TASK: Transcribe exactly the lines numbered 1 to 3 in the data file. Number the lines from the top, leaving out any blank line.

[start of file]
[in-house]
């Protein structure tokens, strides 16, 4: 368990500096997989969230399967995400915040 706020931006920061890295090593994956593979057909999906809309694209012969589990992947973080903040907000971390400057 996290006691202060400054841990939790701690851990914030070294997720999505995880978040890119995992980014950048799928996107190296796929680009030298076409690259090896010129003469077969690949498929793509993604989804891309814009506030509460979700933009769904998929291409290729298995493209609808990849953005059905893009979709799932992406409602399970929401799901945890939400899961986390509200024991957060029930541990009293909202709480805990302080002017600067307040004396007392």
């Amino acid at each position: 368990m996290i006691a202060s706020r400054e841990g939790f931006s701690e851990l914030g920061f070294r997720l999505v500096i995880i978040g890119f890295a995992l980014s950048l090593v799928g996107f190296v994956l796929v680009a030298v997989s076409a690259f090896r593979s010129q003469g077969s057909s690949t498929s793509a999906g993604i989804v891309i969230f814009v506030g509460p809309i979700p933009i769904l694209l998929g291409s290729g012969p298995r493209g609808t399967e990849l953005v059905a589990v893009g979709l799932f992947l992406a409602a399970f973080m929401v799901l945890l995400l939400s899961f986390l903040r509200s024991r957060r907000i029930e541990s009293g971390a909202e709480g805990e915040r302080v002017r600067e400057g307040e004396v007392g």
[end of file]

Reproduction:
[in-house]
């Protein structure tokens, strides 16, 4: 368990500096997989969230399967995400915040 706020931006920061890295090593994956593979057909999906809309694209012969589990992947973080903040907000971390400057 996290006691202060400054841990939790701690851990914030070294997720999505995880978040890119995992980014950048799928996107190296796929680009030298076409690259090896010129003469077969690949498929793509993604989804891309814009506030509460979700933009769904998929291409290729298995493209609808990849953005059905893009979709799932992406409602399970929401799901945890939400899961986390509200024991957060029930541990009293909202709480805990302080002017600067307040004396007392």
């Amino acid at each position: 368990m996290i006691a202060s706020r400054e841990g939790f931006s701690e851990l914030g920061f070294r997720l999505v500096i995880i978040g890119f890295a995992l980014s950048l090593v799928g996107f190296v994956l796929v680009a030298v997989s076409a690259f090896r593979s010129q003469g077969s057909s690949t498929s793509a999906g993604i989804v891309i969230f814009v506030g509460p809309i979700p933009i769904l694209l998929g291409s290729g012969p298995r493209g609808t399967e990849l953005v059905a589990v893009g979709l799932f992947l992406a409602a399970f973080m929401v799901l945890l995400l939400s899961f986390l903040r509200s024991r957060r907000i029930e541990s009293g971390a909202e709480g805990e915040r302080v002017r600067e400057g307040e004396v007392g």